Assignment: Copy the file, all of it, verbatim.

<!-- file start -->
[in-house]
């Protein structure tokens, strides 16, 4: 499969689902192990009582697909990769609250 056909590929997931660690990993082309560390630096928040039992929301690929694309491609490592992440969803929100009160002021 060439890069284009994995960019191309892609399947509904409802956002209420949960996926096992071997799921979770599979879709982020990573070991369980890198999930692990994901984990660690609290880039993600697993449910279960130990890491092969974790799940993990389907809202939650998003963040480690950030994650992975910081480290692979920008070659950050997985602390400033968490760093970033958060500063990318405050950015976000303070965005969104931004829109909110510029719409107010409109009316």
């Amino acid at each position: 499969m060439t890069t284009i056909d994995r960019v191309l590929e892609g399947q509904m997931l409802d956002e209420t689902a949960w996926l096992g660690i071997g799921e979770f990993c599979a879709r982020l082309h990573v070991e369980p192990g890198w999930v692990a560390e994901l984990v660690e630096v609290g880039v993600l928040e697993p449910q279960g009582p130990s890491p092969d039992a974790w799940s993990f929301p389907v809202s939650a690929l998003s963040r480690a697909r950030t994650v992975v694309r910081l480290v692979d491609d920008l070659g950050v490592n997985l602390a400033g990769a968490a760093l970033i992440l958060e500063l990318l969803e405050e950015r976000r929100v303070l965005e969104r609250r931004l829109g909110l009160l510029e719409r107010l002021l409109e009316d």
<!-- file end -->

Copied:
[in-house]
């Protein structure tokens, strides 16, 4: 499969689902192990009582697909990769609250 056909590929997931660690990993082309560390630096928040039992929301690929694309491609490592992440969803929100009160002021 060439890069284009994995960019191309892609399947509904409802956002209420949960996926096992071997799921979770599979879709982020990573070991369980890198999930692990994901984990660690609290880039993600697993449910279960130990890491092969974790799940993990389907809202939650998003963040480690950030994650992975910081480290692979920008070659950050997985602390400033968490760093970033958060500063990318405050950015976000303070965005969104931004829109909110510029719409107010409109009316």
């Amino acid at each position: 499969m060439t890069t284009i056909d994995r960019v191309l590929e892609g399947q509904m997931l409802d956002e209420t689902a949960w996926l096992g660690i071997g799921e979770f990993c599979a879709r982020l082309h990573v070991e369980p192990g890198w999930v692990a560390e994901l984990v660690e630096v609290g880039v993600l928040e697993p449910q279960g009582p130990s890491p092969d039992a974790w799940s993990f929301p389907v809202s939650a690929l998003s963040r480690a697909r950030t994650v992975v694309r910081l480290v692979d491609d920008l070659g950050v490592n997985l602390a400033g990769a968490a760093l970033i992440l958060e500063l990318l969803e405050e950015r976000r929100v303070l965005e969104r609250r931004l829109g909110l009160l510029e719409r107010l002021l409109e009316d």